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Sabine Hossenfelder, Backreaction
When I first learned about black holes, I was scared that one would fly through our solar system and eat us up. That was 30 years ago. I'm not afraid of black holes anymore but I am afraid that they have been misunderstood. So here are 10 things that you should know about black holes.
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Marina Koren, The Atlantic
Go beyond Earth and deeper into the solar system, past the craggy terrain of Mars and the shape-shifting storm of Jupiter, through the delicate rings of Saturn, beyond the silky clouds of Uranus and Neptune, and you will find a mysterious zone of small, icy objects.
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D. Michael Langford, The Hill
Left, right or center, politicians tend to view climate change as a political issue rather than in a logical, technical manner limiting policy solutions to short-sighted, ideologically-driven approaches. The truth is, both parties are to blame for overlooking technology-neutral climate proposals, resulting in inadequate climate policy.
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Adam Gopnik, The New Yorker
Aging, like bankruptcy in Hemingway's description, happens two ways, slowly and then all at once. The slow way is the familiar one: decades pass with little sense of internal change, middle age arrives with only a slight slowing downa name lost, a lumbar ache, a sprinkling of white hairs and eye wrinkles.
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Corey Powell, NBC

We've all lost track of time at one point or another, but astronomers really go all in. Recent studies show they may have overestimated the age of the universe by more than a billion years a surprising realization that is forcing them to rethink key parts of the scientific story of how we got from the Big Bang to today.
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Kelsey Piper, Vox
Most new publications, upon their launch, seek to promote their content as novel, surprising, exciting.A new journal that began publishing this week does ... the opposite of that.Start with the name: Series of Unsurprising Results in Economics (SURE). The journal publishes papers with findings that are, well, really boring so boring that other journals rejected them just for being boring. Its first paper, published Tuesday, is about an education intervention that was found to have no effects at all on anything.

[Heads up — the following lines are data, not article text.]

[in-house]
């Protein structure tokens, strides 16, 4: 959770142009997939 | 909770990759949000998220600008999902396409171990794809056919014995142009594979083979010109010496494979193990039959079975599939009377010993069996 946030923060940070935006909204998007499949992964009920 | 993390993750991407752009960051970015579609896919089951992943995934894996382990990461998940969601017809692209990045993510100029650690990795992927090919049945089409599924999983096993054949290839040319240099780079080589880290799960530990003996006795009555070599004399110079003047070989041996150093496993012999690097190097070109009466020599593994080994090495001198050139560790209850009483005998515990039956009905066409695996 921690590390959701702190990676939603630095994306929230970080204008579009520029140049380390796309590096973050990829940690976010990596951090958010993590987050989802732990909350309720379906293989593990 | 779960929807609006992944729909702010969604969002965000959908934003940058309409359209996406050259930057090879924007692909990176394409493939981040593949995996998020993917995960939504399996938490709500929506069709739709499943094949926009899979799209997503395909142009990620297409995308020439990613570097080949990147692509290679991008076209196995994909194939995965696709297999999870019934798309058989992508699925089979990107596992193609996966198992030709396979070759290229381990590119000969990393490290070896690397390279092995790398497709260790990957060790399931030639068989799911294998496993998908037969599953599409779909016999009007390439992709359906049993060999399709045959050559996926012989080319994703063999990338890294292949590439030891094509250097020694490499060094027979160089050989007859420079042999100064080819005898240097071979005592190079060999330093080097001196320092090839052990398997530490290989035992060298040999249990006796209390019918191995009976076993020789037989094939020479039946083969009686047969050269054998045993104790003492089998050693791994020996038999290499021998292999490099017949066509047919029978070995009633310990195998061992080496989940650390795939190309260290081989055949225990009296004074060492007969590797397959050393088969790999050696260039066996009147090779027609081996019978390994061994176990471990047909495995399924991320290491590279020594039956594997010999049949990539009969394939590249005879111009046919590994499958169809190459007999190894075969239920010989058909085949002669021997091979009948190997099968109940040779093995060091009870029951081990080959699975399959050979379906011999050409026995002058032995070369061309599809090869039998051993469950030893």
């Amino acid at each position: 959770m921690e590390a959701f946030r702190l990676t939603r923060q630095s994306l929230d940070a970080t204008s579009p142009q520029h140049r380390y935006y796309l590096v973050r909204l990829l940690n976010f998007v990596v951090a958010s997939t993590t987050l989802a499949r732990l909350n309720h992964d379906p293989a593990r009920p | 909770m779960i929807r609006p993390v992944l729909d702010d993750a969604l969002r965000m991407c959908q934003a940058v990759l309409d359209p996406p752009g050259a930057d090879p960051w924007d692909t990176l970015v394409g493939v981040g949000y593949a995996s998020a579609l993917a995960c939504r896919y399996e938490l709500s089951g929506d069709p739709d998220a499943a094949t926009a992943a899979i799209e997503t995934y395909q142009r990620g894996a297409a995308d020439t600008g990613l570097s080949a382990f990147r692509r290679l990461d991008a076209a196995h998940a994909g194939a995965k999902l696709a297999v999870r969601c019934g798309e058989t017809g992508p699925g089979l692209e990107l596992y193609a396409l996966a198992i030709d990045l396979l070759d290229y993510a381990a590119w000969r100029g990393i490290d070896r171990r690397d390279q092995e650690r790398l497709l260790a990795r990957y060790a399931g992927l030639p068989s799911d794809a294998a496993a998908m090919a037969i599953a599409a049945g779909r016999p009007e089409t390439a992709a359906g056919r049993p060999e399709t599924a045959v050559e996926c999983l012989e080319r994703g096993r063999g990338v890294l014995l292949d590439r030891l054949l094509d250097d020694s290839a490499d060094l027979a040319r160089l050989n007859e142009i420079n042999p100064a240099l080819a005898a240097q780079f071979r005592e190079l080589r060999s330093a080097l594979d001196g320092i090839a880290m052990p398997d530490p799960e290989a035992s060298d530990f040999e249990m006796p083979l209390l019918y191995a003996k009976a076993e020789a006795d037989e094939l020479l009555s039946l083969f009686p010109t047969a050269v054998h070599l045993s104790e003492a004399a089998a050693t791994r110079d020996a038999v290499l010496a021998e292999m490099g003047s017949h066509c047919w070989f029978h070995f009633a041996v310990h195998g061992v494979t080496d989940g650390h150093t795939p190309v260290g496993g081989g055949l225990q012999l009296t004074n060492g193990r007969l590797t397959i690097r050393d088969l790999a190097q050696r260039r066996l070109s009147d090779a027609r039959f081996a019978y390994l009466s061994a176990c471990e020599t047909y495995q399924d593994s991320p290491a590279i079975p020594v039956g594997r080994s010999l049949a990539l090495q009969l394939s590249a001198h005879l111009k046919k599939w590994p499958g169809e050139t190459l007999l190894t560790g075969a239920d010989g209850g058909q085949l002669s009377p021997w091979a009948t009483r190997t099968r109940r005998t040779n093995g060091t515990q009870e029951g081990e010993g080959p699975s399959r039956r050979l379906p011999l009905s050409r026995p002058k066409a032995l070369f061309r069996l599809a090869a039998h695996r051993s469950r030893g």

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Karen Hao, MIT Tech Review
We've touched previously on the concept of adversarial examplesthe class of tiny changes that, when fed into a deep-learning model, cause it to misbehave. In March, we covered UC Berkeley professor Dawn Song's talk at our annual EmTech Digital conference about how she used stickers to trick a self-driving car into thinking a stop sign was a 45-mile-per-hour sign, and how she used tailored messages to make a text-based model spit out sensitive information like credit card numbers.
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Richard Lovett, Cosmos

Military researchers are closing in on using cell phones to detect the location of snipers from a single shot.The technique is a sophisticated version of one developed as far back as World War I by Australian-born Nobel laureate William Lawrence Bragg, who developed a technique known as sound ranging, based on the difference in the arrival times of sound waves at two different microphones.
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Quirin Schiermeier, Nature News
Biomedical-research funder the Wellcome Trust has announced an ambitious initiative to improve the treatment of snakebites in poor countries. Snakebites kill tens of thousands of people a year, partly because they are treated with archaic antivenoms that often work only for one species.
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Venkatesh Narayanamurti & Bruce Alberts, Science Mag
Last month, the House Appropriations Committee of the U.S. Congress began drafting its Fiscal Year 2020 funding bill. Among the promising news is the committee's support for a $2 billion increase above Fiscal Year 2019 for the U.S. National Institutes of Health (NIH), the first step in what is likely to be a long and contentious budget process.
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